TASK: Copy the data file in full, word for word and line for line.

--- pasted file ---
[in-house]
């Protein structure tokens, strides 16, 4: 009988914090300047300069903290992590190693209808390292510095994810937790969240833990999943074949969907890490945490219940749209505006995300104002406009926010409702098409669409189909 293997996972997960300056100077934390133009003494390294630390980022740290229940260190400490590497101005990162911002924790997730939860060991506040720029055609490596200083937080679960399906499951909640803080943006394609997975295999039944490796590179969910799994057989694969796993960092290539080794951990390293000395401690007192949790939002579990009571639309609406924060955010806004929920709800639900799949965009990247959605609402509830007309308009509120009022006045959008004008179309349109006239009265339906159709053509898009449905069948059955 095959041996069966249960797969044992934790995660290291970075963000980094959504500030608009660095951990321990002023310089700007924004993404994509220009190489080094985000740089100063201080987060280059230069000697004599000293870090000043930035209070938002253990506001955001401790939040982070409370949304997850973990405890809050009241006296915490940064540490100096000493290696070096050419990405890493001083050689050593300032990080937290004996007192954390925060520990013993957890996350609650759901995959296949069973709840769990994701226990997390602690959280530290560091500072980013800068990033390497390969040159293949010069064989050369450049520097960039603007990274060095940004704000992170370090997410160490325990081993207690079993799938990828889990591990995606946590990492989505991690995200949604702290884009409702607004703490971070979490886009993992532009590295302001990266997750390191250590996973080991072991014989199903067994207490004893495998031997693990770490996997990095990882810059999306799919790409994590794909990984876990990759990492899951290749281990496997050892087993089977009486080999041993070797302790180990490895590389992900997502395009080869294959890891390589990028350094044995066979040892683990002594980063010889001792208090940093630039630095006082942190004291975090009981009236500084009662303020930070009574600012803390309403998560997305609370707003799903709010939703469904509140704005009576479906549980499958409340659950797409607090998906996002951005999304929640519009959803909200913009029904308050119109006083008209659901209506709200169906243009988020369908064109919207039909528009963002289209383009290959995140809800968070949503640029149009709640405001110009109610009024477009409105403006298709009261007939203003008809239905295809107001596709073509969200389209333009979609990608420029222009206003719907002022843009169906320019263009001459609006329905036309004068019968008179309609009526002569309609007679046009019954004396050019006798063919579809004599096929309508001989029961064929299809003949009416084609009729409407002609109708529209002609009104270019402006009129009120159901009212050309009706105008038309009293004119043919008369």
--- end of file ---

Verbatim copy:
[in-house]
């Protein structure tokens, strides 16, 4: 009988914090300047300069903290992590190693209808390292510095994810937790969240833990999943074949969907890490945490219940749209505006995300104002406009926010409702098409669409189909 293997996972997960300056100077934390133009003494390294630390980022740290229940260190400490590497101005990162911002924790997730939860060991506040720029055609490596200083937080679960399906499951909640803080943006394609997975295999039944490796590179969910799994057989694969796993960092290539080794951990390293000395401690007192949790939002579990009571639309609406924060955010806004929920709800639900799949965009990247959605609402509830007309308009509120009022006045959008004008179309349109006239009265339906159709053509898009449905069948059955 095959041996069966249960797969044992934790995660290291970075963000980094959504500030608009660095951990321990002023310089700007924004993404994509220009190489080094985000740089100063201080987060280059230069000697004599000293870090000043930035209070938002253990506001955001401790939040982070409370949304997850973990405890809050009241006296915490940064540490100096000493290696070096050419990405890493001083050689050593300032990080937290004996007192954390925060520990013993957890996350609650759901995959296949069973709840769990994701226990997390602690959280530290560091500072980013800068990033390497390969040159293949010069064989050369450049520097960039603007990274060095940004704000992170370090997410160490325990081993207690079993799938990828889990591990995606946590990492989505991690995200949604702290884009409702607004703490971070979490886009993992532009590295302001990266997750390191250590996973080991072991014989199903067994207490004893495998031997693990770490996997990095990882810059999306799919790409994590794909990984876990990759990492899951290749281990496997050892087993089977009486080999041993070797302790180990490895590389992900997502395009080869294959890891390589990028350094044995066979040892683990002594980063010889001792208090940093630039630095006082942190004291975090009981009236500084009662303020930070009574600012803390309403998560997305609370707003799903709010939703469904509140704005009576479906549980499958409340659950797409607090998906996002951005999304929640519009959803909200913009029904308050119109006083008209659901209506709200169906243009988020369908064109919207039909528009963002289209383009290959995140809800968070949503640029149009709640405001110009109610009024477009409105403006298709009261007939203003008809239905295809107001596709073509969200389209333009979609990608420029222009206003719907002022843009169906320019263009001459609006329905036309004068019968008179309609009526002569309609007679046009019954004396050019006798063919579809004599096929309508001989029961064929299809003949009416084609009729409407002609109708529209002609009104270019402006009129009120159901009212050309009706105008038309009293004119043919008369």